Wednesday, March 18, 2009

Film Review #191: Giving Voice
Director: Mišo Suchý
Cast: Syracuse Community Choir

You’d need a heart of stone not to love this movie on the night it premiered at Art Rage in late January. Consider the event itself a kind of triple whammy. First the packed, enthusiastic crowd itself, which included many members and friends of the Community Choir. The audience lining the walls easily doubled those in the folded chairs filling the center of the room. The Community Choir’s 20th anniversary concert three years ago is the subject of Giving Voice, Mišo Suchý’s half-hour documentary.

Then, the gallery walls themselves held the exhibition Voices of Diversity, more than 100 of Lida Suchý’s black-and-white photos of Choir members. These are arresting and powerful, some large format single shots and some arranged in grids of up to twelve images. For a project whose subject is inclusive community-building, these simple and straight-on portraits are at first mildly disconcerting. They utterly lack the quality of "social grease" and over-amped affect that often marks the glib, ad-like visual style of such efforts. Instead, these are images of individual choir members at rest, both embraced and given space by the photographer’s patient attention. They are in every sense "stills" in whose presence you turn down your own volume in order to return that attention – and that ripens you for the film, which then sends you back to the stills.

The Suchýs now live and teach here in Syracuse – she at Onondaga Community College and he in Transmedia at Syracuse University. They met in Eastern Europe around the same time Karen Mihalyi was dreaming up the Community Choir. Lida was an American art-exchange student seeking the Ukrainian village in the Carpathian Mountains that her parents left when the Soviets took over. A native of the city of Bratislava – then part of pre-partition Czechoslovakia – Mišo was exploring the Eastern Slovakia region from which his father had come. Each has seen their own work published, exhibited and screened widely here and abroad. But from the start they also photographed together. Much of their work is collaboration and that often combines still and moving images. Their projects often focus on identity and the immigrant’s search for home and belonging, themes that certainly echo concerns of the Community Choir.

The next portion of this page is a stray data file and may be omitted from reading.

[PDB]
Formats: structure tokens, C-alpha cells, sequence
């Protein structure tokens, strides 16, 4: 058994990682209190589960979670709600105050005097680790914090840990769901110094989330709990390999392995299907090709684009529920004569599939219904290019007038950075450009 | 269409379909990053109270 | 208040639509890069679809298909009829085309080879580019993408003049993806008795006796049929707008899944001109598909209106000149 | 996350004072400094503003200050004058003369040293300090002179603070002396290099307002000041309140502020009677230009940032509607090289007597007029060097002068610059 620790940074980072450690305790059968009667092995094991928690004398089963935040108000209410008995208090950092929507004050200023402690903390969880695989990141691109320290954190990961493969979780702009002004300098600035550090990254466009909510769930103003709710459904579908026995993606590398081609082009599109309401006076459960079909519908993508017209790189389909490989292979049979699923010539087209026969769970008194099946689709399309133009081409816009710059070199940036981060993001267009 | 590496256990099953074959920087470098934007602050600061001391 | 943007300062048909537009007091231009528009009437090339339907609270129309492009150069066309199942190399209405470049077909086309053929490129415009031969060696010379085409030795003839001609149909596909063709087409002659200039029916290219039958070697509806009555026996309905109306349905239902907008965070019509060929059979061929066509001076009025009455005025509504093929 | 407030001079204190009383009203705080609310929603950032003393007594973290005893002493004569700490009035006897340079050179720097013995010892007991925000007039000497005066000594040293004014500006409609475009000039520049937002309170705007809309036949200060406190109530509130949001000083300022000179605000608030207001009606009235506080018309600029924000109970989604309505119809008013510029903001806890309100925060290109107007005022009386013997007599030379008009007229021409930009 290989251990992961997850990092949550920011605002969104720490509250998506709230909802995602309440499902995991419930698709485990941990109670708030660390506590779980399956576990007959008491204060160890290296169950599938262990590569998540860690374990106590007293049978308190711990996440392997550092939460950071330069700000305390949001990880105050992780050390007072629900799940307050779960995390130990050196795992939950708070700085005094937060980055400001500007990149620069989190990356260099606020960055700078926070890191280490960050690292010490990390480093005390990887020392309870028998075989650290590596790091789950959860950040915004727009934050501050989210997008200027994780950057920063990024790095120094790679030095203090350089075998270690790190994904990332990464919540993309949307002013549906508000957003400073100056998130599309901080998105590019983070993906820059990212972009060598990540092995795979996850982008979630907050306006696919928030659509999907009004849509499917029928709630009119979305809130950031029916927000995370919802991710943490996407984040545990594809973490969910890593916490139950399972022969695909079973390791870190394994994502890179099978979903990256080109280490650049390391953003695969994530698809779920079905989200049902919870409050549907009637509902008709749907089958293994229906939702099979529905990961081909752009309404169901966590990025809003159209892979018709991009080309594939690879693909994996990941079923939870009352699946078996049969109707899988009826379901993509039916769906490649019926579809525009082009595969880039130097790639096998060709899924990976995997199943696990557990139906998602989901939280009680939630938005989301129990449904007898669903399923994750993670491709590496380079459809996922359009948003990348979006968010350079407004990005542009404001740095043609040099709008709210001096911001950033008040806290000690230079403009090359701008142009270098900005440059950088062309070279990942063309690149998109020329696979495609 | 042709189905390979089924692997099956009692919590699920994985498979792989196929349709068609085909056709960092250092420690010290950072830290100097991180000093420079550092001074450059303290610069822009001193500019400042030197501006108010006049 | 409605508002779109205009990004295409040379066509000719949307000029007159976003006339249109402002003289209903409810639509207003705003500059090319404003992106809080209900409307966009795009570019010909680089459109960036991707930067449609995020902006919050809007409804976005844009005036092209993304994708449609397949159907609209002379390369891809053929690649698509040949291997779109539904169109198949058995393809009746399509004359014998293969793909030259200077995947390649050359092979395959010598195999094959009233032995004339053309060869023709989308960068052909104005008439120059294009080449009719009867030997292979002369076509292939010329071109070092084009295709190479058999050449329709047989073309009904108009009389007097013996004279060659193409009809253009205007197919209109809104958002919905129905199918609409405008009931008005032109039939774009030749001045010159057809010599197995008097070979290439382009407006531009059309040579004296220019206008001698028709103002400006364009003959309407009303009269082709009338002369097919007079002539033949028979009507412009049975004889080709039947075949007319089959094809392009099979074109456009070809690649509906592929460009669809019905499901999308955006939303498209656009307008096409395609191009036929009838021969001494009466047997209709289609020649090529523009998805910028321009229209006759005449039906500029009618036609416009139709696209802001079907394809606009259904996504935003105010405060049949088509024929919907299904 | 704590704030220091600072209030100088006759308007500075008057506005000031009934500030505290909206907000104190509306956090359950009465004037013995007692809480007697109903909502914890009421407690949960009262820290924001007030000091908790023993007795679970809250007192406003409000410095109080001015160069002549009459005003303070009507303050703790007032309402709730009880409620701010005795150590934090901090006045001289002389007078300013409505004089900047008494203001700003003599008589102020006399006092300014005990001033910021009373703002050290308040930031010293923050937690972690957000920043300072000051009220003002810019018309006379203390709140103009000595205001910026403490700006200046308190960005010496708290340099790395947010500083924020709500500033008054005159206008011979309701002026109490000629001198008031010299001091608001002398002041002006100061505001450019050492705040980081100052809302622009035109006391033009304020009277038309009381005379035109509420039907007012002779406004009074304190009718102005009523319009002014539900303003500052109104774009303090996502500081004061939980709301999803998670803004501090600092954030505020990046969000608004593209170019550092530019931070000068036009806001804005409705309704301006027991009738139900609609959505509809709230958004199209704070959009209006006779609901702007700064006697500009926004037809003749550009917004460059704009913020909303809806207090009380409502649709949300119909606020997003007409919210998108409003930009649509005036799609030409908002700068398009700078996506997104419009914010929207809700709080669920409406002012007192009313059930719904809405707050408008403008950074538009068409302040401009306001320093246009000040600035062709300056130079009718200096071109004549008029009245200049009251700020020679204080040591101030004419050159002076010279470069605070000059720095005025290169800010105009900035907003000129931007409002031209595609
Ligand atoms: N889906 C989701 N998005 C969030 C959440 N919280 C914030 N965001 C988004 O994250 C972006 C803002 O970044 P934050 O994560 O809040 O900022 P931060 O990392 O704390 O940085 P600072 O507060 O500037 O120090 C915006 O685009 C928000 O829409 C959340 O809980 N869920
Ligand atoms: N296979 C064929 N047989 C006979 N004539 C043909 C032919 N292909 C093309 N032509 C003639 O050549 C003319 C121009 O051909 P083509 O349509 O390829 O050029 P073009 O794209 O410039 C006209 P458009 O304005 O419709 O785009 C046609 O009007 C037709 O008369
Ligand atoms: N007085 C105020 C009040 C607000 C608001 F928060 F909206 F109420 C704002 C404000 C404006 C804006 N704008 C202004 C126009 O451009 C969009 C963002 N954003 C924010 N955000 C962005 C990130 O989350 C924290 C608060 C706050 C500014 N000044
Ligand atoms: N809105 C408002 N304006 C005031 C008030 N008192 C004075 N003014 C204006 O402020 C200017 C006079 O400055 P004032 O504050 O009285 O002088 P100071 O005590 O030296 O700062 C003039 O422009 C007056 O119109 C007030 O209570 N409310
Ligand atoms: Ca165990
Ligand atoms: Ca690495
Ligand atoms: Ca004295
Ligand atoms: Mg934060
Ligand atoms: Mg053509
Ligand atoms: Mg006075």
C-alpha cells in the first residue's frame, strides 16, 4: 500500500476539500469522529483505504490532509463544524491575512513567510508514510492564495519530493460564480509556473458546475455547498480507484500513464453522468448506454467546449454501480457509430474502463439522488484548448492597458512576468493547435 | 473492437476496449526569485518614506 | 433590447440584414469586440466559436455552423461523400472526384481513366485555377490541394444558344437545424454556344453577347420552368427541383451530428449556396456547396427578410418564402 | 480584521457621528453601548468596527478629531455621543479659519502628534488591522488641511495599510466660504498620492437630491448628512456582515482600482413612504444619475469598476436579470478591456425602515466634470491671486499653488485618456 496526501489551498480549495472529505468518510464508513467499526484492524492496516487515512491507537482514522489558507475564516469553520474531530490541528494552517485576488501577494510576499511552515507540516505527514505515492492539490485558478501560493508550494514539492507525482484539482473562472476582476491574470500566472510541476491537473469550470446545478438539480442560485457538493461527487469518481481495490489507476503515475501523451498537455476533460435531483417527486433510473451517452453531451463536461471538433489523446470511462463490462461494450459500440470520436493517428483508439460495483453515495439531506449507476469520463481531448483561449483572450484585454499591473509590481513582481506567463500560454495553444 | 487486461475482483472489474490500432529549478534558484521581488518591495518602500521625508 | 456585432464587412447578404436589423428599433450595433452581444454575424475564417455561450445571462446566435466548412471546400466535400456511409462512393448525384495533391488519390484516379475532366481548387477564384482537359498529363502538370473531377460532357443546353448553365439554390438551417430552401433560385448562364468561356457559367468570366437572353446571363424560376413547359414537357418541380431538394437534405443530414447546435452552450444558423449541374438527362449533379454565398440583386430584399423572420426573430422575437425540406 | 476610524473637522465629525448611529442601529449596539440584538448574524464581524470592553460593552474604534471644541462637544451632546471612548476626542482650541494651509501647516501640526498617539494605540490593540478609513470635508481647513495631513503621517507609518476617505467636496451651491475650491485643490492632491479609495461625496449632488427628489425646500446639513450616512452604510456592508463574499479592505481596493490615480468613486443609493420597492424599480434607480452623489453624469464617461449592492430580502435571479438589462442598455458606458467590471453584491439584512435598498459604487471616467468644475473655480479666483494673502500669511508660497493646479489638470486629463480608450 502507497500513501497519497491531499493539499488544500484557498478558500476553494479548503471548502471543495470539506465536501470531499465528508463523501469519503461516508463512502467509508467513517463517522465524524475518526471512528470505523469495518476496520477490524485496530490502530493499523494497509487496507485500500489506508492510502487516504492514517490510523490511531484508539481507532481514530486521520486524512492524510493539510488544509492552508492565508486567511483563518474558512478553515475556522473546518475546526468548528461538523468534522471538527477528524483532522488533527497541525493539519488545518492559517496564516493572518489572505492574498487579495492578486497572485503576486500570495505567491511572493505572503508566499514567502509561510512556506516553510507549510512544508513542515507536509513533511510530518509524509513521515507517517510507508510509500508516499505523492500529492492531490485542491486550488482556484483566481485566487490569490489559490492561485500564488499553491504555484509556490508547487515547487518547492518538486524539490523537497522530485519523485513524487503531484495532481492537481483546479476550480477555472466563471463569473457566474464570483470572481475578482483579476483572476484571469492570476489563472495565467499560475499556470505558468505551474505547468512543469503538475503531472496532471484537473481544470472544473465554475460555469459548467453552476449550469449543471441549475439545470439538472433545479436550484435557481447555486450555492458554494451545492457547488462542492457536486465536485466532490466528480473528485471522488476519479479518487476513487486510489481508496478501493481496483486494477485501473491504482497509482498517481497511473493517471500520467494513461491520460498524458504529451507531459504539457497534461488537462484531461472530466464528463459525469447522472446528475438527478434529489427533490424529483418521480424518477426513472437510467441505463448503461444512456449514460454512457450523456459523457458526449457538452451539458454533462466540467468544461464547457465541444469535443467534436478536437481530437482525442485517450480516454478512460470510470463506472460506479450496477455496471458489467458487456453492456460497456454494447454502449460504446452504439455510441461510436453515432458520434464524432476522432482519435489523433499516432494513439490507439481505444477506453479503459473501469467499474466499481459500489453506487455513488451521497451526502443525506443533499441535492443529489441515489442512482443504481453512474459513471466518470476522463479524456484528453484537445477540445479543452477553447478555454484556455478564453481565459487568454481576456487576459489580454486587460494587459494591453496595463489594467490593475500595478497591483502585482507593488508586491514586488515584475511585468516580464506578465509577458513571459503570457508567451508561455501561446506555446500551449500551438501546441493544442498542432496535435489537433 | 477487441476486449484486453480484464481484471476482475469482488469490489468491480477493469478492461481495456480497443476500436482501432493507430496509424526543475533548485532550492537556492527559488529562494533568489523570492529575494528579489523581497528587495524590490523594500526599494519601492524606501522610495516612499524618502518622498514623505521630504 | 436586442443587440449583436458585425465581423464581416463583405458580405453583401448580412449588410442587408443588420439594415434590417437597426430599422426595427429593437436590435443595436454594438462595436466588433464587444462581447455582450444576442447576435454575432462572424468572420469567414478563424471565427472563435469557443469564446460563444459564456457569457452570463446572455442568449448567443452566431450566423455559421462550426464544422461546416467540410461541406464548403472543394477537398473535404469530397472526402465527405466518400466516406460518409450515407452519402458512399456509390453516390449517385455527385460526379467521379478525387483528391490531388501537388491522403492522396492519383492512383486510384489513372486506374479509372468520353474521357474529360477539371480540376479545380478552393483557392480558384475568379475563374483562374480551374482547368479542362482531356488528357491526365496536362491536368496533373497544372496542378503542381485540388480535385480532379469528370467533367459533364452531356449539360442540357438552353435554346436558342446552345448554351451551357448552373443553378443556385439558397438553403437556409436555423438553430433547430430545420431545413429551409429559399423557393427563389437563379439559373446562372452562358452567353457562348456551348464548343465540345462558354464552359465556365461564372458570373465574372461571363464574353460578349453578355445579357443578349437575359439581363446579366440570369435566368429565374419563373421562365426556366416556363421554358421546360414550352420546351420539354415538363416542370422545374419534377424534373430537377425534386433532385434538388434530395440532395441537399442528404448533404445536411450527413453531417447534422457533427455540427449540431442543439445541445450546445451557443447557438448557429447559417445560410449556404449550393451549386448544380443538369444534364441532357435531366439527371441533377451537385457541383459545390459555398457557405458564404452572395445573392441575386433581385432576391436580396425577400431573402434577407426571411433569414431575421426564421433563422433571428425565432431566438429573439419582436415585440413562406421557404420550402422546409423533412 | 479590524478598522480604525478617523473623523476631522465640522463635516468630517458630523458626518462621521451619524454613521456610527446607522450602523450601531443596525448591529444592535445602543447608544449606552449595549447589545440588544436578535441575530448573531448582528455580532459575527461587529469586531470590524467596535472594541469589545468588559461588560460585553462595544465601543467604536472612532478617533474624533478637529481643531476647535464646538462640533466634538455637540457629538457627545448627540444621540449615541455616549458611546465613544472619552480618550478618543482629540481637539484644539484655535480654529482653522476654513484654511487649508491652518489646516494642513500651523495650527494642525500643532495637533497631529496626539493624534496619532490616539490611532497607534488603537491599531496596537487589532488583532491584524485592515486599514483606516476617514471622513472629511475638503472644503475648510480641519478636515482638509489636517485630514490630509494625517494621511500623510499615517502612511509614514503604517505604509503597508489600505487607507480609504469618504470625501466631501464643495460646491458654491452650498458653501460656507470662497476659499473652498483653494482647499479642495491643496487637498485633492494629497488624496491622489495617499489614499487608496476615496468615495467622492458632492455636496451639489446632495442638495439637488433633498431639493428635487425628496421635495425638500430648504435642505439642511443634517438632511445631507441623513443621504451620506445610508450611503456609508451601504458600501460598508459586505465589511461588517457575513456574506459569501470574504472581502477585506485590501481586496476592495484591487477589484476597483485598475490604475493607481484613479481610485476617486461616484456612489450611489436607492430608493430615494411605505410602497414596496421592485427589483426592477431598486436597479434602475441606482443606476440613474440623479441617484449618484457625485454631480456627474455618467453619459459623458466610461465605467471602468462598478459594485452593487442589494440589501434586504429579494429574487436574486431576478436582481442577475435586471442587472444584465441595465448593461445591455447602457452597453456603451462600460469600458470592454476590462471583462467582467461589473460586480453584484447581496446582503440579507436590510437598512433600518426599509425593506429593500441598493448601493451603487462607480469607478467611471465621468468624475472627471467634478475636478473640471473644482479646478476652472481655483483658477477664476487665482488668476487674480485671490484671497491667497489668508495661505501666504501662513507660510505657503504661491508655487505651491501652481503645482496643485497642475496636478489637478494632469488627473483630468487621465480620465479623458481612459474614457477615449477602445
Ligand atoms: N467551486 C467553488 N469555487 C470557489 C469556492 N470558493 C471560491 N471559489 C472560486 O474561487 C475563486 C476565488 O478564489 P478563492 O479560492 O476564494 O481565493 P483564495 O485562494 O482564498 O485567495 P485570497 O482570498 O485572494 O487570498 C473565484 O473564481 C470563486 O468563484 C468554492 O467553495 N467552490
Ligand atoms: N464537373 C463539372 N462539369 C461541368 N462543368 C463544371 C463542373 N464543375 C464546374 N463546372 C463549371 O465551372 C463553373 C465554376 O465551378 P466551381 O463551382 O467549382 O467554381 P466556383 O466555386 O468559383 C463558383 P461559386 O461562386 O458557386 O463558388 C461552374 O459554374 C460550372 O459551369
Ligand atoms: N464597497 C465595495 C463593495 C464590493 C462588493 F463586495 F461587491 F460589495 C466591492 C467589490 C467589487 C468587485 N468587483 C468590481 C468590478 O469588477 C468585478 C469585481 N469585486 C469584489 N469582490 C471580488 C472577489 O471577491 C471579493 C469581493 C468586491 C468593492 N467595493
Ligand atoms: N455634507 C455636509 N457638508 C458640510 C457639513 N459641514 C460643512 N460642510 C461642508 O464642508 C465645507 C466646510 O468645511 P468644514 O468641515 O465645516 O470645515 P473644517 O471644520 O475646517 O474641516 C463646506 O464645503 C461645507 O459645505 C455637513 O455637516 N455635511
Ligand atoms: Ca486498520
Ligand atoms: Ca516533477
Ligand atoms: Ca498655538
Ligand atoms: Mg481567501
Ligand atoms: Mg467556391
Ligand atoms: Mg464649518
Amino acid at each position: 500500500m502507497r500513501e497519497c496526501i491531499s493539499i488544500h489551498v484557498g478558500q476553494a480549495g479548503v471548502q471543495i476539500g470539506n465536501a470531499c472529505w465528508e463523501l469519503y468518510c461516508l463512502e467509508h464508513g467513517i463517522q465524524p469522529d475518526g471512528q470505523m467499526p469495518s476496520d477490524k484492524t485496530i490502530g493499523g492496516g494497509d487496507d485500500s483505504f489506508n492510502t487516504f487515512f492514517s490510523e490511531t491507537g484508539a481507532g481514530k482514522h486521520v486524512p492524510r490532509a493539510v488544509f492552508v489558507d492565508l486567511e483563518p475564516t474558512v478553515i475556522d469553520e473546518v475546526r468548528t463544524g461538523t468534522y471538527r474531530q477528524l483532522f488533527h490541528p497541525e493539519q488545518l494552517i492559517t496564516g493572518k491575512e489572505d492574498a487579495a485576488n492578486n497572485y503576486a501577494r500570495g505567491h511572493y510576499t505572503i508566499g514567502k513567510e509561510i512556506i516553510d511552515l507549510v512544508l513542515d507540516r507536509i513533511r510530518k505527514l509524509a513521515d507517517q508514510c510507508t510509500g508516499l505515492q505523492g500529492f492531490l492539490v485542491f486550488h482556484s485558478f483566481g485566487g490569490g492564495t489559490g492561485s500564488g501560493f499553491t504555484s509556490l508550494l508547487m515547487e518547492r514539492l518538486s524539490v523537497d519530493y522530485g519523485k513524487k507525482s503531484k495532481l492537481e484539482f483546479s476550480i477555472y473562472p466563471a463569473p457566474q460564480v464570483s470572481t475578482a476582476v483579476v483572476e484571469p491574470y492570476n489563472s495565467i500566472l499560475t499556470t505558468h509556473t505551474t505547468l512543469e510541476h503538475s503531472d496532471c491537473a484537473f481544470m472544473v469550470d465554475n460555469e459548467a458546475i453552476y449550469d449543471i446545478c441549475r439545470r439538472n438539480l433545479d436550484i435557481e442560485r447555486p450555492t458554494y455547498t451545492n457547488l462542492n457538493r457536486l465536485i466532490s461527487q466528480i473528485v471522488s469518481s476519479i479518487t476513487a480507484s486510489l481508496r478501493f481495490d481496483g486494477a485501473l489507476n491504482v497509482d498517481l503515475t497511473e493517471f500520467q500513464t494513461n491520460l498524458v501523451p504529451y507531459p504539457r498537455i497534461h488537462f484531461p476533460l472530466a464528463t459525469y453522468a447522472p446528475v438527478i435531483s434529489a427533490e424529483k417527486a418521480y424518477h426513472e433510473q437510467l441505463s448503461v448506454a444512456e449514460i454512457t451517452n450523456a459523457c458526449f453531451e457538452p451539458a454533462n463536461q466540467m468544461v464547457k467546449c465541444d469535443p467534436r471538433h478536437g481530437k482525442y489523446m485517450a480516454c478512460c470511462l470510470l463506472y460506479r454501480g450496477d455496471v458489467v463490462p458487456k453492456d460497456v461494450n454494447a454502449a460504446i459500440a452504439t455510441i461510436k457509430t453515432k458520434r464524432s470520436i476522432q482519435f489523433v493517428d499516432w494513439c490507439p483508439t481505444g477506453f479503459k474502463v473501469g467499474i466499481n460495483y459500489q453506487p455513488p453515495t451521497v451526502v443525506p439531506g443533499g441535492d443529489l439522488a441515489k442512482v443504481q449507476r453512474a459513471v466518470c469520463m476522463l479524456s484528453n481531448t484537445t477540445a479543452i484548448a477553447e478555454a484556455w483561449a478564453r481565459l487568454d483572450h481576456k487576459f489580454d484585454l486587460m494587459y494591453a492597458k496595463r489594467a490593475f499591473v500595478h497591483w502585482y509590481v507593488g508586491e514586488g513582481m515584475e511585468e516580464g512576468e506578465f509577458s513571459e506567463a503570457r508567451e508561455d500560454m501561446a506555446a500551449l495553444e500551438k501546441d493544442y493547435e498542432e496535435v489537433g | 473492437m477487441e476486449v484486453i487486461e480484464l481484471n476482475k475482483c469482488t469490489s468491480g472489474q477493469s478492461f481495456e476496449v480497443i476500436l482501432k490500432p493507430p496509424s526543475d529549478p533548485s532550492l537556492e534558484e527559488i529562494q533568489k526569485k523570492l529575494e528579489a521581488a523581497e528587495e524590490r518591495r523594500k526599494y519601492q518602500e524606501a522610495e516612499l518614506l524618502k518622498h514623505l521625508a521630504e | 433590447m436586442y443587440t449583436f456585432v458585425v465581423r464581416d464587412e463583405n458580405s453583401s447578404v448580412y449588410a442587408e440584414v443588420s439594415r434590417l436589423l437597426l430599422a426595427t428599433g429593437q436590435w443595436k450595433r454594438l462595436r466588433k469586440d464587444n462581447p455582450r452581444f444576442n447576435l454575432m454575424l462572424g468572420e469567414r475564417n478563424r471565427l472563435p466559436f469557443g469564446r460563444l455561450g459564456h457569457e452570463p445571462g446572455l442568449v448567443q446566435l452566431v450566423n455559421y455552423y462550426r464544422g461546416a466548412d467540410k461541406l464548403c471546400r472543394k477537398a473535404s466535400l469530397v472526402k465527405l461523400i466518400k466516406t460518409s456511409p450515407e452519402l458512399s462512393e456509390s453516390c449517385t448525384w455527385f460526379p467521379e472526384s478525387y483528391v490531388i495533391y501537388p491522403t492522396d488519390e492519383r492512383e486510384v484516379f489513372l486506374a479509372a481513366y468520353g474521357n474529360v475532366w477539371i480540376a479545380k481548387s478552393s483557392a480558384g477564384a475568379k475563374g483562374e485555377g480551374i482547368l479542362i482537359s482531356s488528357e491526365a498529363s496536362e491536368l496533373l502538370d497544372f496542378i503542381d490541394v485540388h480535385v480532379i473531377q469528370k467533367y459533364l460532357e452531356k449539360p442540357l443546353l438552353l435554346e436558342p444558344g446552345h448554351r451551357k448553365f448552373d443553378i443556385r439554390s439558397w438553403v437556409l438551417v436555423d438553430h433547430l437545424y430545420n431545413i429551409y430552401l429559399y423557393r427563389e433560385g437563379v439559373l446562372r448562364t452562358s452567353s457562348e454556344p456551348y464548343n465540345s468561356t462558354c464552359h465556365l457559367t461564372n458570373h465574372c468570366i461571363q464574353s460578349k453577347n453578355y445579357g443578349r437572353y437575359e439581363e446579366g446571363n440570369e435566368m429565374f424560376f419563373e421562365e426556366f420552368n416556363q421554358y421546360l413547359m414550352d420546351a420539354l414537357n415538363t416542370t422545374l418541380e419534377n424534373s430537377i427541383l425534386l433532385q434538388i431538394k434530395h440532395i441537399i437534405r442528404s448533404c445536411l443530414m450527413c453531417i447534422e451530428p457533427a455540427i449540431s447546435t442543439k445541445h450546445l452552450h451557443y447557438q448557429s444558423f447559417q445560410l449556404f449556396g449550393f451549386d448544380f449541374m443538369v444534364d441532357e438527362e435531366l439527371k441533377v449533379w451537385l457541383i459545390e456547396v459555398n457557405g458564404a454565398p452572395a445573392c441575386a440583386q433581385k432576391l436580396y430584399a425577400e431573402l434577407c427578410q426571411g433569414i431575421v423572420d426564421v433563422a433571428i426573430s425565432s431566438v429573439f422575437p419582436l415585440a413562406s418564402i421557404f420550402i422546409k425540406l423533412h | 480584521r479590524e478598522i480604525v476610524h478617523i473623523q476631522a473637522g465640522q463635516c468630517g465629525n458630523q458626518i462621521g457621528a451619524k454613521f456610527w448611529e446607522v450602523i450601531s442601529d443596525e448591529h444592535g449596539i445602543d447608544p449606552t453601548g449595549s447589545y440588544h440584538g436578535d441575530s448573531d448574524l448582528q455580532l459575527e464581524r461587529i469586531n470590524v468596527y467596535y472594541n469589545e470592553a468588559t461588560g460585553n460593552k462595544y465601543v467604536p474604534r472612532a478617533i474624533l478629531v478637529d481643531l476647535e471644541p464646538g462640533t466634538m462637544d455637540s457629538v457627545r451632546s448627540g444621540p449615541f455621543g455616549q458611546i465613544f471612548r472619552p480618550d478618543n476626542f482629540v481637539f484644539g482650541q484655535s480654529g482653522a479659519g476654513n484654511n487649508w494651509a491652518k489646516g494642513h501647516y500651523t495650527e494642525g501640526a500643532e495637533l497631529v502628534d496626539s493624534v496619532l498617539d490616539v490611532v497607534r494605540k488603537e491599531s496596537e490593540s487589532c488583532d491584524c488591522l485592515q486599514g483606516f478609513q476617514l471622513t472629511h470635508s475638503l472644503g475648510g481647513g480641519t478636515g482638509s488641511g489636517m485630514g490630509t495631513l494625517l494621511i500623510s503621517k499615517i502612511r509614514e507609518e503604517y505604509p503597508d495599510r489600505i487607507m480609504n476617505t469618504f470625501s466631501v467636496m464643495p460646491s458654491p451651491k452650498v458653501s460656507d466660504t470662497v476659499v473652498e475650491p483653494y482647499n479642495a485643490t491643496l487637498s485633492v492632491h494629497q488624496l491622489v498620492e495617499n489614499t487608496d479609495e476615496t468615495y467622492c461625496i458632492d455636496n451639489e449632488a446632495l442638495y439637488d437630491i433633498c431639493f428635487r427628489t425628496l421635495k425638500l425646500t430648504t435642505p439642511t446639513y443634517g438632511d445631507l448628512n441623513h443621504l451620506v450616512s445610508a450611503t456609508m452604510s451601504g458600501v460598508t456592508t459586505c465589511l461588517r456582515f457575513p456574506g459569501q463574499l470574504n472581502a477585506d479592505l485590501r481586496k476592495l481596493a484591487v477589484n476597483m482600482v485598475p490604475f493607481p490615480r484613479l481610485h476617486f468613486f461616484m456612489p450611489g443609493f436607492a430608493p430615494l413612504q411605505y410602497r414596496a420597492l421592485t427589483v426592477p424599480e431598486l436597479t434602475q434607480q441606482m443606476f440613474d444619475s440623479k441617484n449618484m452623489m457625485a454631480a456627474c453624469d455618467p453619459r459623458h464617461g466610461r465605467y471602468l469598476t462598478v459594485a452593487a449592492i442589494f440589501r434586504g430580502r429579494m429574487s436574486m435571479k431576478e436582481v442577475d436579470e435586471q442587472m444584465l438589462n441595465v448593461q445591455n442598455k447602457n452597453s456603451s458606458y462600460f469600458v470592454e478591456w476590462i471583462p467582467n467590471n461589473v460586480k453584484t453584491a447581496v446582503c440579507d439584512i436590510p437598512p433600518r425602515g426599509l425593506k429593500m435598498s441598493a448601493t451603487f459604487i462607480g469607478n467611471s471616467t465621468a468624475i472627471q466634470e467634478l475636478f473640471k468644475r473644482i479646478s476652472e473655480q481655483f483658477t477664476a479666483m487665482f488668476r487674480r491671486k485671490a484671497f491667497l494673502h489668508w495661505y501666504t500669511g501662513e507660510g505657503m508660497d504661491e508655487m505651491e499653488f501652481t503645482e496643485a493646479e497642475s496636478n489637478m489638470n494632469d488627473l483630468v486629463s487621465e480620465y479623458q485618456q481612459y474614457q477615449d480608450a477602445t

Sometimes these projects appear in print in magazines (for example, National Geographic and Life) or book format (Mišo’s 1997 When I Was and Was Not at Home gathers some of his earlier photo series and includes an illuminating afterword by the Slovakian photo critic Václav Macek, who runs the annual summer international Month of Photography festival in Bratislava). Some are film documentaries like his About Dogs and People (1999) or Home Movie: A diary for my American-born son (2003), which Suchý says chronicles how he became a Syracusan. The award-winning Pictograph (2007), available on DVD from Anthology Film Archives, offers both film and still gallery components with Lida’s images and drawings of a Ukrainian woman artist from the village of Kryvorivnya. They hope to mount movie-photo events like the Art Rage premiere again at film festivals and other galleries and eventually offer in a form that would publish the photos and include the film.

I’ve watched Giving Voice several times now since January – an earlier version screened last February at the Eastwood Palace along with Pictograph – and each time there’s something fresh to appreciate. These affectionate and immensely telling moments are often brief. In one of his favorite parts (and mine too), Mišo Suchý follows the passing of a collection basket among seated Choir members during a pause in a rehearsal. Elsewhere, a glorious spotlight finale cuts abruptly to the same performer (Colleen Kattau) industriously vacuuming in the background after rehearsal. A blind singer is excited by some new Braille lyrics and, running her fingers over the raised dots, she breathes, "Oh, this has ‘deep blue sea’ in it!" Over and over, people quietly make time and room for each other and Suchý’s camera finds them.